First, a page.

© The Kyoto Costume Institute, photo by Toru Kogure
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Hooded Cape, Petticoat [Left]
Dress (robe à l'anglaise) [Right]
c. 1790-1795 - France [Left]
c. 1790-1795 - England [Right]
- Hooded cape of dark brown Alsatian printed chintz with Indian floral pattern; pleated trim; cotton lining with small floral print; petticoat of quilted silk satin. [Left]
Brown plain-weave cotton with floral block print; boned at center back; petticoat of cotton whitework with all-over foliate pattern; fichu of cotton whitework. [Right]
- Inventory Number(s)
- AC4236 82-12-6, AC3848 81-16-7 [Left]
AC5065 85-3-1 [Right]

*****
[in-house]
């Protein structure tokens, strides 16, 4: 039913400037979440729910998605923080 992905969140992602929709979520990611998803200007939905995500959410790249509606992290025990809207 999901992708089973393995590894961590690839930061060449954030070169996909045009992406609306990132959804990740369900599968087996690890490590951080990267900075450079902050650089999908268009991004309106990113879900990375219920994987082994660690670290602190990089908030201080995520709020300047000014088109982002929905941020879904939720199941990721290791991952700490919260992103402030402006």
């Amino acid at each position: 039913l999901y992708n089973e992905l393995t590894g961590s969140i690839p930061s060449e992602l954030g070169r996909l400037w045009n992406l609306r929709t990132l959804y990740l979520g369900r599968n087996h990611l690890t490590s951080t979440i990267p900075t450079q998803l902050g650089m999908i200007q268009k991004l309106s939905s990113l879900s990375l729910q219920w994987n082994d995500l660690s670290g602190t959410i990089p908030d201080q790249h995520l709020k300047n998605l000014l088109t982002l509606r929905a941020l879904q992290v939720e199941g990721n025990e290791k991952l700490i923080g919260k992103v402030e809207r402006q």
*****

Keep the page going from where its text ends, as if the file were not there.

The cape on the left is "indienne-type" floral patterns were printed on a dark brown color, called "ramoneur" (the chimney sweeper), made in Alsace. The "robe à l'anglaise" on the right is English printed cotton with all-over floral patterns. "Indienne", printed cotton fabric made in India, had been known since 17th century Europe. In 18th century Europe,, the printing industry had been developed and the French Alsace region, Jouy in a town near Versailles became a major center of the printing industry. Printed cotton fabrics became popular for interior decoration as well as for clothing, since their exotic and refined polychrome patterns were appealing. They were called "indienne" (literally 'from India') in France, and "chintz" (derived from Sanskrit 'chitra,' a term for multicolor) in England.